One of the most important components of a photo mosaic is the source image. A source image is the bigger picture that the smaller photos (called “cells”) will create. Any photo can be used as a source image, but not just any photo will the completed photo mosaic that WOW factor. The real question is how well the photo will survive the mosaic transformation. For this post, I’ll be focusing on portrait photos. Landscapes, logos, and other non-human subjects will be addressed in future posts, so stay tuned!
When using a photo of people as your source image, it’s important to consider facial recognition. In order for facial shapes and details to survive the photo mosaic transformation, you’ll want the faces to encompass a fairly large portion of the image, measuring at least 1/3 of the width and height of the entire photo. This will allow a great amount of detail and clarity to come through in the photo mosaic. Here are a couple examples of photos that should produce good facial recognition:
I’ve seen a lot of buzz going around about the (hopefully) triumphant new chapter in the Star Wars saga. I have to say that I’ve been a huge fan since I was a kid (I even enjoy the prequels!). So I’m definitely excited to see this great story unfold even further. While there’s certainly no shortage of Star Wars fan art out there, these portrait mosaics by James Haggerty grabbed my attention right away. I must add that I’m a big mosaic fan, especially photo mosaics.
Photography is a field I haven’t explored thoroughly but have always appreciated. Capturing a moment in time has always seemed so fascinating. I recently found a photographer who forges moments in time together to create truly stunning collages. Singapore-based photographer Fong Qi Wei started a project “Time is a Dimension” where he wanted to capture a series of moments in a single image.
Simplicity and design go hand in hand, and what could be more simple than a thumb tack? Eric Daigh creates portrait mosaics using hundreds of thumbtacks. From a distance you see what appears to be a pixelated portrait; up close you see an abstract piece of art made of just a few colors. What’s striking about these hand-crafted portraits is they look like they were created digitally. This concept attracted me because I believe the most impacting pieces of art are the most unconventional. As an artist, the question “why didn’t I think of that?” smacks your forehead.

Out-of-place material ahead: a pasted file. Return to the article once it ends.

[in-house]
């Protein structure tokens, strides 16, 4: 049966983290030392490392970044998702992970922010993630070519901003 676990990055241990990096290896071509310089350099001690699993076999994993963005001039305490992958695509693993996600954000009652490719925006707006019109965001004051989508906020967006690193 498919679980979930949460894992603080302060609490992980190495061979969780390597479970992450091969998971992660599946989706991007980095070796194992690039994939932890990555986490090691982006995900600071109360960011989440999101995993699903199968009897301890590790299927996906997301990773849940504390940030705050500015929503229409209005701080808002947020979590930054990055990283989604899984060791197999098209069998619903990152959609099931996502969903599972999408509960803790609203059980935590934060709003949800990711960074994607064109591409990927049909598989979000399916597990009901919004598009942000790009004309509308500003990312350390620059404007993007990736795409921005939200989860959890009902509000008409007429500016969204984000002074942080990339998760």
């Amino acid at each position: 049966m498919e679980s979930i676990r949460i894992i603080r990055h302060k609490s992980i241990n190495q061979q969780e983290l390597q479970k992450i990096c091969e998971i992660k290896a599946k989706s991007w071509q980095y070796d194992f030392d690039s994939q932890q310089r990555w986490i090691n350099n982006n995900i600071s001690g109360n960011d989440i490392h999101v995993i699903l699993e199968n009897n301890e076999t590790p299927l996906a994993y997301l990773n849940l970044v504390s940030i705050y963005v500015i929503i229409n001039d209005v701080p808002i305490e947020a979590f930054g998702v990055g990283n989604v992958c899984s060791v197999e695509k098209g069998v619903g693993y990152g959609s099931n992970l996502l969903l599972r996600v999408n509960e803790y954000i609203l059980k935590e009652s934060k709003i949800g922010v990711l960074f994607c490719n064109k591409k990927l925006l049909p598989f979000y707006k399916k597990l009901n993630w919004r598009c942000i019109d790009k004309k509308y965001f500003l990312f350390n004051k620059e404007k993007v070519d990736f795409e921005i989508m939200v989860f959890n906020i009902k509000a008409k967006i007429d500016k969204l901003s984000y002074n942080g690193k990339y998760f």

In this modern world of photo manipulation and filters, we seem to dismiss the appreciation of fine art. We mustn’t forget the talent and patience it takes to create art by hand. As a graphic design student, I try to incorporate fine art in my design wherever I can. Malaysian artist Hong Yi also remembered every morning as she drank her cup of coffee and a concept began to brew in her mind. My appreciation for fine art drew me to this artist because she used the mosaic concept with a more traditional route.
Cheerios has been a household name for years. So, when they contacted us about creating a fan-driven online photo mosaic, we were more than thrilled! Using a modified version of our interactive mosaic platform*, Cheerios asks parents across Canada to share photos of that special moment when their child enjoys their “First Cheerios.” Parents can upload photos directly from their Facebook album or local PC in a simple Facebook tab.
The “First Cheerios” online photo mosaic
Not only are photos featured in the mosaic, but the user also receives a $1.00 off coupon after their submission is complete. Photos are shared through Facebook by the click of a button. Our dynamic “pop-out” animation showcases individual photos at random, bringing them out of the photo mosaic for a detailed view with their photo caption.